Microsoft officially ended its support for most Windows XP computers back in 2014, but today it’s delivering one more public patch for the 16-year-old OS. As described in a post on its Windows Security blog, it’s taking this “highly unusual” step after customers worldwide including England’s National Health Service suffered a hit from “WannaCrypt” ransomware. Microsoft patched all of its currently supported systems to fix the flaw back in March, but now there’s an update available for unsupported systems too, including Windows XP, Windows 8 and Windows Server 2003, which you can grab here (note: if that link isn’t working then there are direct download links available in the Security blog post).
Of course, for home users, if you’re still running one of those old operating systems then yes, you should patch immediately — and follow up with an upgrade to something current. If you’re running a vulnerable system and can’t install the patch for some reason, Microsoft has two pieces of advice:
- Disable SMBv1 with the steps documented at Microsoft Knowledge Base Article 2696547 and as recommended previously.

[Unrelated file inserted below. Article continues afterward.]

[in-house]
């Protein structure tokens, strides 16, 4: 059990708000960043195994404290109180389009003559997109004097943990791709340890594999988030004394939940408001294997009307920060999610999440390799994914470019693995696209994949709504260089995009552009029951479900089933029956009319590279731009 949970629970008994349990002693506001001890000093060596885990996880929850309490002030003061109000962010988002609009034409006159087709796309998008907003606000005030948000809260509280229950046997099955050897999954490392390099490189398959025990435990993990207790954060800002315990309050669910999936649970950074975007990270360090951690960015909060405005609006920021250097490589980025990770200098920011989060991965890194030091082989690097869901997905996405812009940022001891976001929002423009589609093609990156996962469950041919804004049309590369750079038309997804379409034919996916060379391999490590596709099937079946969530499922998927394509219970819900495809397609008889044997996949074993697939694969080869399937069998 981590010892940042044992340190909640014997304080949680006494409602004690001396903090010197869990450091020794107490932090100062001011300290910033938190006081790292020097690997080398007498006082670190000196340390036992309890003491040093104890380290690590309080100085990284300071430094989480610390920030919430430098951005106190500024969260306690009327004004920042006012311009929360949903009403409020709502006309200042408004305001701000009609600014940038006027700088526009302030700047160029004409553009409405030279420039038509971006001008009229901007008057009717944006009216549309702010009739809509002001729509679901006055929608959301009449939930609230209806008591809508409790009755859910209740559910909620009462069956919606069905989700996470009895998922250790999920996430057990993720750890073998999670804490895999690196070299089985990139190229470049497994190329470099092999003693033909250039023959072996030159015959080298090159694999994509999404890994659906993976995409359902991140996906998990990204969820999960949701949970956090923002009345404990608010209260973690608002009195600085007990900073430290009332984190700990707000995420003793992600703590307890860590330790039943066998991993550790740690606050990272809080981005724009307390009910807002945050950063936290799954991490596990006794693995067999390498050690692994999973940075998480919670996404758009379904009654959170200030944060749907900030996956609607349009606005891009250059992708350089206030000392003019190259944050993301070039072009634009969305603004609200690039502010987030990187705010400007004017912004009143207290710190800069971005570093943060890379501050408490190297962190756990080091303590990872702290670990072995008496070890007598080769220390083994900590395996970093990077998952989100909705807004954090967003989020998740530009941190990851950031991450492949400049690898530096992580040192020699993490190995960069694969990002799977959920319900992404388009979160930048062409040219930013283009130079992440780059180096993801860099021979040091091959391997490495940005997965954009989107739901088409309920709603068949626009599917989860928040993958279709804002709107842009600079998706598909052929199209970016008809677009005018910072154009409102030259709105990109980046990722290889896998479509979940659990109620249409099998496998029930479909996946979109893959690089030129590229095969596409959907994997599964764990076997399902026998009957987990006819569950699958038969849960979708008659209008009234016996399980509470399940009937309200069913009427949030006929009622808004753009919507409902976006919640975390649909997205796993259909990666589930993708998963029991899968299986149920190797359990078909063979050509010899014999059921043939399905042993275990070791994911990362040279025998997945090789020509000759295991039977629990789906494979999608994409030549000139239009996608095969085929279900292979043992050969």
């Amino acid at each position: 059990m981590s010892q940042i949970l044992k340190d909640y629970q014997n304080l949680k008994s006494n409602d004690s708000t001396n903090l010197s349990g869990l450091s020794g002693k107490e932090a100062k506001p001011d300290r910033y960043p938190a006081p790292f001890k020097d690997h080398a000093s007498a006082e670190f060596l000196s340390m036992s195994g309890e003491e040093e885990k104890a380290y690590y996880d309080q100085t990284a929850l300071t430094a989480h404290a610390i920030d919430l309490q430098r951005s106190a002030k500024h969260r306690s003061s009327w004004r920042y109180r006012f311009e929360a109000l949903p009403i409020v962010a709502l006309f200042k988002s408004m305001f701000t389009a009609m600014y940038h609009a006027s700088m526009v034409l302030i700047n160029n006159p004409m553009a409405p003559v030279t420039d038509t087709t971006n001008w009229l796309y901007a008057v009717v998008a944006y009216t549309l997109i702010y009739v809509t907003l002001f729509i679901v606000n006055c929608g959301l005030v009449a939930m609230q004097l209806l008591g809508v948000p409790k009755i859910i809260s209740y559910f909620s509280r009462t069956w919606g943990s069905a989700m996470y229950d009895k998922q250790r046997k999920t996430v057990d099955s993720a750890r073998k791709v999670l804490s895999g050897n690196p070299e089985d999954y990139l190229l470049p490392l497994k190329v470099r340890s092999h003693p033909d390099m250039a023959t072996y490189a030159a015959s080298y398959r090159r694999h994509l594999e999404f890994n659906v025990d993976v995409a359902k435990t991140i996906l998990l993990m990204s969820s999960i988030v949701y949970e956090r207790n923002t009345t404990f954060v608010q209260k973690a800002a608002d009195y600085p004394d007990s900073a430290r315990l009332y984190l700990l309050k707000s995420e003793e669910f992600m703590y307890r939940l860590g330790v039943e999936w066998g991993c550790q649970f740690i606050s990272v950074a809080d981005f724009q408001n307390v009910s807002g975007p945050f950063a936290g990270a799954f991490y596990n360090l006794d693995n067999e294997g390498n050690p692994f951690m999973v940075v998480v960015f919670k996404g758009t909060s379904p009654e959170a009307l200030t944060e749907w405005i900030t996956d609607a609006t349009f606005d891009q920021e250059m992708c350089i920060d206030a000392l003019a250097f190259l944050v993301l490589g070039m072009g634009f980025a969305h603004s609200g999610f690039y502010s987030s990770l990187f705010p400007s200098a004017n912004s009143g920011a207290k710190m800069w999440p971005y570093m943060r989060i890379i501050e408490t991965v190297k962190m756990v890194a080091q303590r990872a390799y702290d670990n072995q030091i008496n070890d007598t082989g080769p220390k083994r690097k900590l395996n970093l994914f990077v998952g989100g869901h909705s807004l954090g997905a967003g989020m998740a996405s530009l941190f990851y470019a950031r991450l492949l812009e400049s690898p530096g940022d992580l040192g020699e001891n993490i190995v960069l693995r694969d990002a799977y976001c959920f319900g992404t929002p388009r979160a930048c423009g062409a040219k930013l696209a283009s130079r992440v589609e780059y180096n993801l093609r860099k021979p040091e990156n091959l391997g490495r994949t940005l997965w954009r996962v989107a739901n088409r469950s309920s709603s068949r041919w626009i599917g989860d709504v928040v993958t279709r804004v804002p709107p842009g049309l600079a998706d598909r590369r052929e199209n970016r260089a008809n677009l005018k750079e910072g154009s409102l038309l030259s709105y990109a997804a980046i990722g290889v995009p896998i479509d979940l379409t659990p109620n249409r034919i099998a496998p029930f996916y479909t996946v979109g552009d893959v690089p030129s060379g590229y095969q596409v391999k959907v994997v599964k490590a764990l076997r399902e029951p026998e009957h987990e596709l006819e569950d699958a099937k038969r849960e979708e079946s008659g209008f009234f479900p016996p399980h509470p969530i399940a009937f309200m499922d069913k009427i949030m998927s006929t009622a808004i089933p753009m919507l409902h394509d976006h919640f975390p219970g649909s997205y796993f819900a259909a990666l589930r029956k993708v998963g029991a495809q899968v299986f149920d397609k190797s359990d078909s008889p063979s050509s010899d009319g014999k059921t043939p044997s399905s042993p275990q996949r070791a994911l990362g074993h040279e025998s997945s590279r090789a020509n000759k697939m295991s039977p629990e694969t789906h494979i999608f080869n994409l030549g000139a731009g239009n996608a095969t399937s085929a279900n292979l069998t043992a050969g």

- Consider adding a rule on your router or firewall to block incoming SMB traffic on port 445
An additional blog post explains Microsoft’s analysis of how the malware spreads. On newer versions like Windows Vista, 7, 8.1 and 10, the March update tagged MS17-010 addresses the vulnerability it’s exploiting (that was revealed earlier this year by “The Shadow Brokers” when they leaked a stolen cache of NSA tools). While it’s not confirmed how the initial infections occurred, it’s believed the trojan horse was spread by email phishing links that drop the “EternalBlue” exploit released by The Shadow Brokers, as well as the WannaCrypt malware variant. Interestingly, it doesn’t even try to attack Windows 10, focusing solely on Windows 7/8 and earlier operating systems that are still vulnerable to the attack.
Once it’s on a computer, it goes on locking up the user’s files and arranging the ransom message. The spread of the initial release has actually stopped (after infecting more than 123,000 computers) because security researchers registered a domain that the malware checks before the infection starts. As long as the software finds it, a sort of killswitch engages and no encryption occurs. However, as @MalwareTechBlog notes, anyone could modify the attack to remove the killswitch and begin attacking computers again.
That’s because even without phishing links, another part of the exploit the searches out a vulnerable server component (SMBv1) on unpatched Windows machines and can infect them remotely. This probably won’t work across the internet for PCs behind a firewall or router, but if a server is connected directly to the internet, or a PC is on the same network as an infected computer, it can spread quickly — which is exactly what happened yesterday.